Scaling out search with Apache Spark

With the new class SparkTrials, you can tell Hyperopt to distribute a tuning job across an Apache Spark cluster. Initially developed within Databricks, this API has now been contributed to Hyperopt.

Hyperparameter tuning and model selection often involve training hundreds or thousands of models. SparkTrials runs batches of these training tasks in parallel, one on each Spark executor, allowing massive scale-out for tuning. To use SparkTrials with Hyperopt, simply pass the SparkTrials object to Hyperopt’s fmin() function:

import hyperopt

best_hyperparameters = hyperopt.fmin(
  fn = training_function,
  space = search_space,
  algo = hyperopt.tpe.suggest,
  max_evals = 64,
  trials = hyperopt.SparkTrials())

Under the hood, fmin() will generate new hyperparameter settings to test and pass them to SparkTrials, which runs these tasks asynchronously on a cluster as follows:

  • Hyperopt’s primary logic runs on the Spark driver, computing new hyperparameter settings.
  • When a worker is ready for a new task, Hyperopt kicks off a single-task Spark job for that hyperparameter setting.
  • Within that task, which runs on one Spark executor, user code will be executed to train and evaluate a new ML model.
  • When done, the Spark task will return the results, including the loss, to the driver.

These new results are used by Hyperopt to compute better hyperparameter settings for future tasks.

Since SparkTrials fits and evaluates each model on one Spark worker, it is limited to tuning single-machine ML models and workflows, such as scikit-learn or single-machine TensorFlow. For distributed ML algorithms such as Apache Spark MLlib or Horovod, you can use Hyperopt’s default Trials class.

SparkTrials API

SparkTrials may be configured via 3 arguments, all of which are optional:

parallelism The maximum number of trials to evaluate concurrently. Greater parallelism allows scale-out testing of more hyperparameter settings. Defaults to Spark SparkContext.defaultParallelism.

  • Trade-offs: The parallelism parameter can be set in conjunction with the max_evals parameter in fmin(). Hyperopt will test max_evals total settings for your hyperparameters, in batches of size parallelism. If parallelism = max_evals, then Hyperopt will do Random Search: it will select all hyperparameter settings to test independently and then evaluate them in parallel. If parallelism = 1, then Hyperopt can make full use of adaptive algorithms like Tree of Parzen Estimators (TPE) which iteratively explore the hyperparameter space: each new hyperparameter setting tested will be chosen based on previous results. Setting parallelism in between 1 and max_evals allows you to trade off scalability (getting results faster) and adaptiveness (sometimes getting better models).
  • Limits: There is currently a hard cap on parallelism of 128. SparkTrials will also check the cluster’s configuration to see how many concurrent tasks Spark will allow; if parallelism exceeds this maximum, SparkTrials will reduce parallelism to this maximum.

timeout Maximum time in seconds which fmin() is allowed to take, defaulting to None. Timeout provides a budgeting mechanism, allowing a cap on how long tuning can take. When the timeout is hit, runs are terminated if possible, and fmin() exits, returning the current set of results.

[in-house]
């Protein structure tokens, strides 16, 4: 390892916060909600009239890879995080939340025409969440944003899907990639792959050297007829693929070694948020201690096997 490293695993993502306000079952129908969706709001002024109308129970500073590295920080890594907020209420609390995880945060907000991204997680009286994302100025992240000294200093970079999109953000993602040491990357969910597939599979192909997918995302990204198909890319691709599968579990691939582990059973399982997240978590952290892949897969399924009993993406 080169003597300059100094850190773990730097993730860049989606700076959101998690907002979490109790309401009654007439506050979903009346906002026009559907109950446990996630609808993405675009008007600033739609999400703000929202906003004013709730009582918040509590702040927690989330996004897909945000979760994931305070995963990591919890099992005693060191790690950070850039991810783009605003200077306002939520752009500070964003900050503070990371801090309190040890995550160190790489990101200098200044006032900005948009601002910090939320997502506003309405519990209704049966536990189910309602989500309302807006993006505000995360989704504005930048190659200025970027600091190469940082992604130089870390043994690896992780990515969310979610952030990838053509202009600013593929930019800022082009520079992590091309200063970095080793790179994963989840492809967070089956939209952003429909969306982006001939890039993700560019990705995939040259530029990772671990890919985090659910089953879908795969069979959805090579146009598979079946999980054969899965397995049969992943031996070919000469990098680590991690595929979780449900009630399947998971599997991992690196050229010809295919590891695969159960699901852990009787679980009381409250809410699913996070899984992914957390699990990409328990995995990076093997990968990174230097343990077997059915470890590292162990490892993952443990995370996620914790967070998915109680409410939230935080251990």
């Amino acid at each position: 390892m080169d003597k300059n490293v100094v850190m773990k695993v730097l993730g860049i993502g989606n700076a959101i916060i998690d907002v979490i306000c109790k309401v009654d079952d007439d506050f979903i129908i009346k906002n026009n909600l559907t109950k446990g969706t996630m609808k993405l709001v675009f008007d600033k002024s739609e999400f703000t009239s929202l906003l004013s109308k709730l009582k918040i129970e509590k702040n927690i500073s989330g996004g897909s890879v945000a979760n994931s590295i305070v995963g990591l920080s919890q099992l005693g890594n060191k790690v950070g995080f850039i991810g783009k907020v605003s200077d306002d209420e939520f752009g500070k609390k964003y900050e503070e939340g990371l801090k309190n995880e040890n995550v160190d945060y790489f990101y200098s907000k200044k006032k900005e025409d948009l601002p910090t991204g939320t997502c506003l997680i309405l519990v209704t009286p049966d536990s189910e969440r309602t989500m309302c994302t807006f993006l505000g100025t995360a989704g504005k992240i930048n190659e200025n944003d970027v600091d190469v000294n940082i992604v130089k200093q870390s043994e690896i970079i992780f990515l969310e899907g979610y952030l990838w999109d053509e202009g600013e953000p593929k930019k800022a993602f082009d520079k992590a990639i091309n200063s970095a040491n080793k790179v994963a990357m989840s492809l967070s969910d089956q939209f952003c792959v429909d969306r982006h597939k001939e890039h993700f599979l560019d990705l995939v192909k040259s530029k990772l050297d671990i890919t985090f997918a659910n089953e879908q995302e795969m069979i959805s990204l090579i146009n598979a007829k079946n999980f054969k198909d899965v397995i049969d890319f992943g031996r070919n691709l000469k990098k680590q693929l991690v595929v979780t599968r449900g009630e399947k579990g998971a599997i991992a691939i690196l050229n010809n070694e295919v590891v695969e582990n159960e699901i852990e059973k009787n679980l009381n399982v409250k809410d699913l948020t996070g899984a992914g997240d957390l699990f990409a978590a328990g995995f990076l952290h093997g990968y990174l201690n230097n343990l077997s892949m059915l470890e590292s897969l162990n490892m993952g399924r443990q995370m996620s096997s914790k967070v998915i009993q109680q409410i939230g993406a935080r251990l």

spark_session SparkSession instance for SparkTrials to use. If this is not given, SparkTrials will look for an existing SparkSession.

The SparkTrials API may also be viewed by calling help(SparkTrials).

Example workflow with SparkTrials

Below, we give an example workflow which tunes a scikit-learn model using SparkTrials. This example was adapted from the scikit-learn doc example for sparse logistic regression with MNIST.

from sklearn.datasets import fetch_openml
from sklearn.linear_model import LogisticRegression
from sklearn.model_selection import train_test_split
from sklearn.preprocessing import StandardScaler
from sklearn.utils import check_random_state

from hyperopt import fmin, hp, tpe
from hyperopt import SparkTrials, STATUS_OK

# Load MNIST data, and preprocess it by standarizing features.
X, y = fetch_openml('mnist_784', version=1, return_X_y=True)

random_state = check_random_state(0)
permutation = random_state.permutation(X.shape[0])
X = X[permutation]
y = y[permutation]
X = X.reshape((X.shape[0], -1))

X_train, X_test, y_train, y_test = train_test_split(
    X, y, train_size=5000, test_size=10000)

scaler = StandardScaler()
X_train = scaler.fit_transform(X_train)
X_test = scaler.transform(X_test)

# First, set up the scikit-learn workflow, wrapped within a function.
def train(params):
  This is our main training function which we pass to Hyperopt.
  It takes in hyperparameter settings, fits a model based on those settings,
  evaluates the model, and returns the loss.

  :param params: map specifying the hyperparameter settings to test
  :return: loss for the fitted model
  # We will tune 2 hyperparameters:
  #  regularization and the penalty type (L1 vs L2).
  regParam = float(params['regParam'])
  penalty = params['penalty']

  # Turn up tolerance for faster convergence
  clf = LogisticRegression(C=1.0 / regParam,
                           penalty=penalty, solver='saga', tol=0.1), y_train)
  score = clf.score(X_test, y_test)

  return {'loss': -score, 'status': STATUS_OK}

# Next, define a search space for Hyperopt.
search_space = {
  'penalty': hp.choice('penalty', ['l1', 'l2']),
  'regParam': hp.loguniform('regParam', -10.0, 0),

# Select a search algorithm for Hyperopt to use.
algo=tpe.suggest  # Tree of Parzen Estimators, a Bayesian method

# We can run Hyperopt locally (only on the driver machine)
# by calling `fmin` without an explicit `trials` argument.
best_hyperparameters = fmin(

# We can distribute tuning across our Spark cluster
# by calling `fmin` with a `SparkTrials` instance.
spark_trials = SparkTrials()
best_hyperparameters = fmin(